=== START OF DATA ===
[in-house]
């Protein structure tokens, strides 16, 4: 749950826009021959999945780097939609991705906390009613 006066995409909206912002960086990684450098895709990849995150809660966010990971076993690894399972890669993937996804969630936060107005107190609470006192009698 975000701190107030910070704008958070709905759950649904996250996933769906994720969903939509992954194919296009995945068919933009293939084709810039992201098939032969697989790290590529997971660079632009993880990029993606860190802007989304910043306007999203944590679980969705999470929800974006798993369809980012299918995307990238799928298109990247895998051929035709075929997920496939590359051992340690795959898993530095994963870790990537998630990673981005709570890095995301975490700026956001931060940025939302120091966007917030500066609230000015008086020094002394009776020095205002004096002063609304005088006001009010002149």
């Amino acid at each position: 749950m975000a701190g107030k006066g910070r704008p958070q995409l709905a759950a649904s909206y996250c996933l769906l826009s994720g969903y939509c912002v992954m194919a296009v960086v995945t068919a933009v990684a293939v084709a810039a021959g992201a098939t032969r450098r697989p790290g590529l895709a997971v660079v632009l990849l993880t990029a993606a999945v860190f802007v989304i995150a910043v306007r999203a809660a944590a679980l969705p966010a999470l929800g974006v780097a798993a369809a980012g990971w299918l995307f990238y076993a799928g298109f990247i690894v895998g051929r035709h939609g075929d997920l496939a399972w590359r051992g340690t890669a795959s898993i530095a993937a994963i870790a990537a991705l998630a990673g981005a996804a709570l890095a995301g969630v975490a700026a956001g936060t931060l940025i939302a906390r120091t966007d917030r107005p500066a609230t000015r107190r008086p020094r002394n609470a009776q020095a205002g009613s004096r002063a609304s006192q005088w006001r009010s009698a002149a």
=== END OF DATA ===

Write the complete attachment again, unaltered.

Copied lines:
[in-house]
């Protein structure tokens, strides 16, 4: 749950826009021959999945780097939609991705906390009613 006066995409909206912002960086990684450098895709990849995150809660966010990971076993690894399972890669993937996804969630936060107005107190609470006192009698 975000701190107030910070704008958070709905759950649904996250996933769906994720969903939509992954194919296009995945068919933009293939084709810039992201098939032969697989790290590529997971660079632009993880990029993606860190802007989304910043306007999203944590679980969705999470929800974006798993369809980012299918995307990238799928298109990247895998051929035709075929997920496939590359051992340690795959898993530095994963870790990537998630990673981005709570890095995301975490700026956001931060940025939302120091966007917030500066609230000015008086020094002394009776020095205002004096002063609304005088006001009010002149």
């Amino acid at each position: 749950m975000a701190g107030k006066g910070r704008p958070q995409l709905a759950a649904s909206y996250c996933l769906l826009s994720g969903y939509c912002v992954m194919a296009v960086v995945t068919a933009v990684a293939v084709a810039a021959g992201a098939t032969r450098r697989p790290g590529l895709a997971v660079v632009l990849l993880t990029a993606a999945v860190f802007v989304i995150a910043v306007r999203a809660a944590a679980l969705p966010a999470l929800g974006v780097a798993a369809a980012g990971w299918l995307f990238y076993a799928g298109f990247i690894v895998g051929r035709h939609g075929d997920l496939a399972w590359r051992g340690t890669a795959s898993i530095a993937a994963i870790a990537a991705l998630a990673g981005a996804a709570l890095a995301g969630v975490a700026a956001g936060t931060l940025i939302a906390r120091t966007d917030r107005p500066a609230t000015r107190r008086p020094r002394n609470a009776q020095a205002g009613s004096r002063a609304s006192q005088w006001r009010s009698a002149a």